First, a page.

In Ethnicity, Inc. anthropologists John L. and Jean Comaroff analyze a new moment in the history of human identity: its rampant commodification. Through a wide-ranging exploration of the changing relationship between culture and the market, they address a pressing question: Wherein lies the future of ethnicity?
Their account begins in South Africa, with the incorporation of an ethno-business in venture capital by a group of traditional African chiefs. But their horizons are global: Native American casinos; Scotland’s efforts to brand itself; a Zulu ethno-theme park named Shakaland; a world religion declared to be intellectual property; a chiefdom made into a global business by means of its platinum holdings; San “Bushmen” with patent rights potentially worth millions of dollars; nations acting as commercial enterprises; and the rapid growth of marketing firms that target specific ethnic populations are just some of the diverse examples that fall under the Comaroffs’ incisive scrutiny. These phenomena range from the disturbing through the intriguing to the absurd. Through them, the Comaroffs trace the contradictory effects of neoliberalism as it transforms identities and social being across the globe.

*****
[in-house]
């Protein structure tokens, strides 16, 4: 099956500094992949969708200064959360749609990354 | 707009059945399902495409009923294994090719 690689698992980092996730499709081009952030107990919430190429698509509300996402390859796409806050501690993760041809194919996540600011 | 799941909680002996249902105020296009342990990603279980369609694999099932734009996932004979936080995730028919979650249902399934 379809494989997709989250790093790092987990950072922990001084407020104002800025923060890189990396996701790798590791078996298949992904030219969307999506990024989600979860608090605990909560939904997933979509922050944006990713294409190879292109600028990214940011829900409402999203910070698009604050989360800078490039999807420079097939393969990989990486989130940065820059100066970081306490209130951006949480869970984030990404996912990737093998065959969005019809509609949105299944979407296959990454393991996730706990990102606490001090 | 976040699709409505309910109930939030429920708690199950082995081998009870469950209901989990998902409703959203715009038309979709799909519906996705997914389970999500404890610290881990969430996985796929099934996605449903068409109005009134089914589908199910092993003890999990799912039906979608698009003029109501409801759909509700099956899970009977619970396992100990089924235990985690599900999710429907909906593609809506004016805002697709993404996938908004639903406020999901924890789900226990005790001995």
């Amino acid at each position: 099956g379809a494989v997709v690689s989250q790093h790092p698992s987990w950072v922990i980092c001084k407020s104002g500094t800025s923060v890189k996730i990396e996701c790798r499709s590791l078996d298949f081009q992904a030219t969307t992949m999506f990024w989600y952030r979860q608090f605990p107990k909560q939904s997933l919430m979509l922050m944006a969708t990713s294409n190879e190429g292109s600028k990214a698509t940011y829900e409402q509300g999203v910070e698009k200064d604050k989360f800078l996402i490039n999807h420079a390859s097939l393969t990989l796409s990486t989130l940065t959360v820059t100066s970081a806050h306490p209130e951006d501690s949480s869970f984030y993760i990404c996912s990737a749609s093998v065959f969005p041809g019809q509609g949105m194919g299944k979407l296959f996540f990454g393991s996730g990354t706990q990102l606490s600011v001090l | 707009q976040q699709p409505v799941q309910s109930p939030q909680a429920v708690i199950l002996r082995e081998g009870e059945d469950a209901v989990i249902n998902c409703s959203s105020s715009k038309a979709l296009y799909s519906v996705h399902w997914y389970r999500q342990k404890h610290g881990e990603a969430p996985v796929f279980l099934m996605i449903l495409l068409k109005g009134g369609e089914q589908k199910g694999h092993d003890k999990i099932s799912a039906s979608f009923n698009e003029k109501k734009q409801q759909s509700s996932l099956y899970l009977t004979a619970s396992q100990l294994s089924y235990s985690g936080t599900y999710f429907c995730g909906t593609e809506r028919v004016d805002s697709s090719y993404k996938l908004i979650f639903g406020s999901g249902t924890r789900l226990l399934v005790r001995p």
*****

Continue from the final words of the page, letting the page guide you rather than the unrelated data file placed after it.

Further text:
Ethnicity, Inc. is a penetrating account of the ways in which ethnic populations are remaking themselves in the image of the corporation—while corporations coopt ethnic practices to open up new markets and regimes of consumption. Intellectually rigorous but leavened with wit, this is a powerful, highly original portrayal of a new world being born in a tectonic collision of culture, capitalism, and identity.
About the Author
John L. Comaroff is the Harold W. Swift Distinguished Service Professor of Anthropology at the University of Chicago and a Research Professor at the American Bar Foundation. Jean Comaroff is the Bernard E. and Ellen C. Sunny Distinguished Service Professor of Anthropology and director of the Chicago Center for Contemporary Theory at the University of Chicago.Both are honorary professors at the University of Cape Town. Together they have coauthored or coedited numerous books, including Of Revelation and Revolution, volumes 1 and 2, Ethnography and the Historical Imagination, Millennial Capitalism and the Culture of Neoliberalism, and Law and Disorder in the Postcolony.
Table of Contents
2 Three or Four Things about Ethno-futures
3 Questions of Theory
4 Commodifying Descent, American-style
5 A Tale of Two Ethnicities
6 Nationality, Inc.; Divinity, Inc.; and Other Futures